South Korean and U.S. military forces have been engaged in live-fire exercises this week with the aim of enhancing their preparedness to respond to potential surprise artillery attacks, similar to those associated with North Korea, as reported by South Korea’s military on Friday.
The two forces regularly conduct live-fire and other training, but this week’s drills come after Hamas’ Oct. 7 assault on Israel raised security jitters in South Korea, which shares the world’s most heavily fortified border with rival North Korea.
Experts say the North’s forward-deployed long-range artillery guns can fire about 16,000 rounds per hour in the event of a conflict, posing a serious threat to Seoul, which is about 40-50 kilometers (25-30 miles) from the border.
The three-day firing exercises, which began Wednesday, involved 5,400 South Korean and U.S. soldiers, 300 artillery systems, 1,000 vehicles and air force assets, according to South Korea’s military.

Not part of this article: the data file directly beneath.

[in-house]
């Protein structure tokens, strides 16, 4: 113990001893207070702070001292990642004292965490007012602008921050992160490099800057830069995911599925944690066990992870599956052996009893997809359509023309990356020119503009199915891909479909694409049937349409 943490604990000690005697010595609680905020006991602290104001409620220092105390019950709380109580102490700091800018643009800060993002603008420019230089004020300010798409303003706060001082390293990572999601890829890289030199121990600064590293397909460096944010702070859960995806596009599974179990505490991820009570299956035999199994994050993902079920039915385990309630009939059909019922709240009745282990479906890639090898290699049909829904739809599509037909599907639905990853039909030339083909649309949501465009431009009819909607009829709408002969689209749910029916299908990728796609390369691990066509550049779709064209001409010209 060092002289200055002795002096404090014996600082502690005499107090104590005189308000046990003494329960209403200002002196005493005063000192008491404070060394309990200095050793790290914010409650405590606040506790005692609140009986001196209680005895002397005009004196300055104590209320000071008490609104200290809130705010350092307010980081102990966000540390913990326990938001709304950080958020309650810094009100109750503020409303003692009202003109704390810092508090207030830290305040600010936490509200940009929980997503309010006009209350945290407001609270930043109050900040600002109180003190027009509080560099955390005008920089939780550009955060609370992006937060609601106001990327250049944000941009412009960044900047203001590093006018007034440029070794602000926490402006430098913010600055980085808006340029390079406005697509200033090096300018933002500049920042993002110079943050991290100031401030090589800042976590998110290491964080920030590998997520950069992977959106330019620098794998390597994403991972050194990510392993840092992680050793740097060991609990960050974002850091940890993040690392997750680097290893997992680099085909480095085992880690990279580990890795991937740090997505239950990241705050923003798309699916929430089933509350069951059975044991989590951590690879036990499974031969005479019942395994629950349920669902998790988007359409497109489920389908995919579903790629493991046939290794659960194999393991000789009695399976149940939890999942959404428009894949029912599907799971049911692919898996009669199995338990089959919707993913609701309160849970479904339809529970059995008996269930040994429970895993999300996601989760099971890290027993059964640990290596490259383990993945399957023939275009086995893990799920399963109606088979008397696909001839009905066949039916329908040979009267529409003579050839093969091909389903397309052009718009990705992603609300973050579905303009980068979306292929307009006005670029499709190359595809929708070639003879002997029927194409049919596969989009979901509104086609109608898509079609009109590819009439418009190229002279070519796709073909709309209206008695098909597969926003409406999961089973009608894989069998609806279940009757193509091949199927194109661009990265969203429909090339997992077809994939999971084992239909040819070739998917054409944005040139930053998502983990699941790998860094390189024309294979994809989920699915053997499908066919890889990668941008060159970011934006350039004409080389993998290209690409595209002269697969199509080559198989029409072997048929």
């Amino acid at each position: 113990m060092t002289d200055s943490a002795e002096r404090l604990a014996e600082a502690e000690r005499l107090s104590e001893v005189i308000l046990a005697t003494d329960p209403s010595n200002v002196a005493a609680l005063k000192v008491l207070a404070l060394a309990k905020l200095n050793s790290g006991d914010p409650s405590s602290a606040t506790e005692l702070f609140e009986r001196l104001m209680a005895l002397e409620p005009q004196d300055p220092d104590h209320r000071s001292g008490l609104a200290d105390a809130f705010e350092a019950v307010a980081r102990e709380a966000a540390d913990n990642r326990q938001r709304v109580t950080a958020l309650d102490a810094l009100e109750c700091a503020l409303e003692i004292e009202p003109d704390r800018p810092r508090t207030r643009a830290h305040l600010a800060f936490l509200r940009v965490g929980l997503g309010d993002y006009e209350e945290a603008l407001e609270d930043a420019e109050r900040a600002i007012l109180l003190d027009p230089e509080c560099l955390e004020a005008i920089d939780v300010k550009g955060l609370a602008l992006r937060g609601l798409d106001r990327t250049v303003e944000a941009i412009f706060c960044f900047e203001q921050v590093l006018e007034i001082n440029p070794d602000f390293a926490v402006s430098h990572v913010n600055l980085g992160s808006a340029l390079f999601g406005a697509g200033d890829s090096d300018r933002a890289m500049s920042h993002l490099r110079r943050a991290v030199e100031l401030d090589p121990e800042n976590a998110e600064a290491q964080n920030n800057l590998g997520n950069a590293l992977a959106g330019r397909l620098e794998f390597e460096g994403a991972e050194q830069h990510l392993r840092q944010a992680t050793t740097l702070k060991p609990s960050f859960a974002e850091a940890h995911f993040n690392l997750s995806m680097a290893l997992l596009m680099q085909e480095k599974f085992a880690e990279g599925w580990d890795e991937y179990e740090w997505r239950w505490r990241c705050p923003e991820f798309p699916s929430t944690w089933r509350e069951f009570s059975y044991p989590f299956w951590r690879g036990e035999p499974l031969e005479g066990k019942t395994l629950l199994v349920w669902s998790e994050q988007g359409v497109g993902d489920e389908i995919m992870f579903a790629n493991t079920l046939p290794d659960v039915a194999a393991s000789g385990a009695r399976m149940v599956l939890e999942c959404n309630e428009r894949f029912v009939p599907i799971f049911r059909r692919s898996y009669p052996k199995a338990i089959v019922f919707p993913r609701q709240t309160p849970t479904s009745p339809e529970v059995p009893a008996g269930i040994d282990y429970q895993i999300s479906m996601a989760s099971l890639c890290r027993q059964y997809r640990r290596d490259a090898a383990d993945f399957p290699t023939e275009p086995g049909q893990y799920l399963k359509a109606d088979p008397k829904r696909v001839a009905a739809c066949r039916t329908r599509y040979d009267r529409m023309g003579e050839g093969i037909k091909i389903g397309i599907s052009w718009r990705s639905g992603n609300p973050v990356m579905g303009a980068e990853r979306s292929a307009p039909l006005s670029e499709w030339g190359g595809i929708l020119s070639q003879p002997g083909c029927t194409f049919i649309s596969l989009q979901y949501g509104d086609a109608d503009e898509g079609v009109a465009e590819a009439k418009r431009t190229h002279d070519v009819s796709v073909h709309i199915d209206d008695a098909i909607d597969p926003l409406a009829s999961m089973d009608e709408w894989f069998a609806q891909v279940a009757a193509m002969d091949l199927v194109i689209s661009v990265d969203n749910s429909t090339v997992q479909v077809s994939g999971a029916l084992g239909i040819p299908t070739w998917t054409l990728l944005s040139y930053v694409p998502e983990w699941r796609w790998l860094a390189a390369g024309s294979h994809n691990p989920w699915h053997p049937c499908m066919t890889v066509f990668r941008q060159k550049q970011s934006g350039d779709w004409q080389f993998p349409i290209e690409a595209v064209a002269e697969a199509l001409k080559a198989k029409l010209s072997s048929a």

In a simulated response to “the enemy’s (possible) Hamas-style surprise artillery attacks,” the exercises practiced strikes designed to “remove the origins of the enemy’s long-range artillery provocations at an early date,” South Korea’s Ground Operations Command said in a statement.
North Korea didn’t immediately react to the drills. It typically views major U.S.-South Korean military training as invasion rehearsals and responds with missile tests.
South Korea and the United States have been expanding their regular military drills in the face of North Korea’s advancing nuclear program. Since last year, North Korea has carried out more than 100 missile tests, some of them simulated nuclear attacks on South Korea and the U.S.